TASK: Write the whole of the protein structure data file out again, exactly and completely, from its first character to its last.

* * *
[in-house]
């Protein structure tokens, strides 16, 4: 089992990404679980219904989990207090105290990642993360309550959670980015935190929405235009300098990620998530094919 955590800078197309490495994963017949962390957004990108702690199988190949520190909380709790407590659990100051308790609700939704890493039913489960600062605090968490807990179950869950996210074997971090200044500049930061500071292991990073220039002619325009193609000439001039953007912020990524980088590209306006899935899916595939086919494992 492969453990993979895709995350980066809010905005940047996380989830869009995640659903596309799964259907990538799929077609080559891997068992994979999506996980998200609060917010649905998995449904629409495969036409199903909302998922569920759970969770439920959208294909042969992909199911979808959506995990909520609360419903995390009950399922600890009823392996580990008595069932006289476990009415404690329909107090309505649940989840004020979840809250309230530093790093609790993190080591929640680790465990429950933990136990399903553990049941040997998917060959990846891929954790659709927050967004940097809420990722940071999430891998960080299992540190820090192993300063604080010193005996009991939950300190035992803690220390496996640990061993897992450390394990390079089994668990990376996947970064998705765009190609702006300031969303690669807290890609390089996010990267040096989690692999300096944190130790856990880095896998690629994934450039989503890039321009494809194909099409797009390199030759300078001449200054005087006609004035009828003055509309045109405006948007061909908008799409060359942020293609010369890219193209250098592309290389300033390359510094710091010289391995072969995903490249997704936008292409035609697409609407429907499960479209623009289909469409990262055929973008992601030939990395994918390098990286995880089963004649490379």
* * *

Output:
[in-house]
């Protein structure tokens, strides 16, 4: 089992990404679980219904989990207090105290990642993360309550959670980015935190929405235009300098990620998530094919 955590800078197309490495994963017949962390957004990108702690199988190949520190909380709790407590659990100051308790609700939704890493039913489960600062605090968490807990179950869950996210074997971090200044500049930061500071292991990073220039002619325009193609000439001039953007912020990524980088590209306006899935899916595939086919494992 492969453990993979895709995350980066809010905005940047996380989830869009995640659903596309799964259907990538799929077609080559891997068992994979999506996980998200609060917010649905998995449904629409495969036409199903909302998922569920759970969770439920959208294909042969992909199911979808959506995990909520609360419903995390009950399922600890009823392996580990008595069932006289476990009415404690329909107090309505649940989840004020979840809250309230530093790093609790993190080591929640680790465990429950933990136990399903553990049941040997998917060959990846891929954790659709927050967004940097809420990722940071999430891998960080299992540190820090192993300063604080010193005996009991939950300190035992803690220390496996640990061993897992450390394990390079089994668990990376996947970064998705765009190609702006300031969303690669807290890609390089996010990267040096989690692999300096944190130790856990880095896998690629994934450039989503890039321009494809194909099409797009390199030759300078001449200054005087006609004035009828003055509309045109405006948007061909908008799409060359942020293609010369890219193209250098592309290389300033390359510094710091010289391995072969995903490249997704936008292409035609697409609407429907499960479209623009289909469409990262055929973008992601030939990395994918390098990286995880089963004649490379």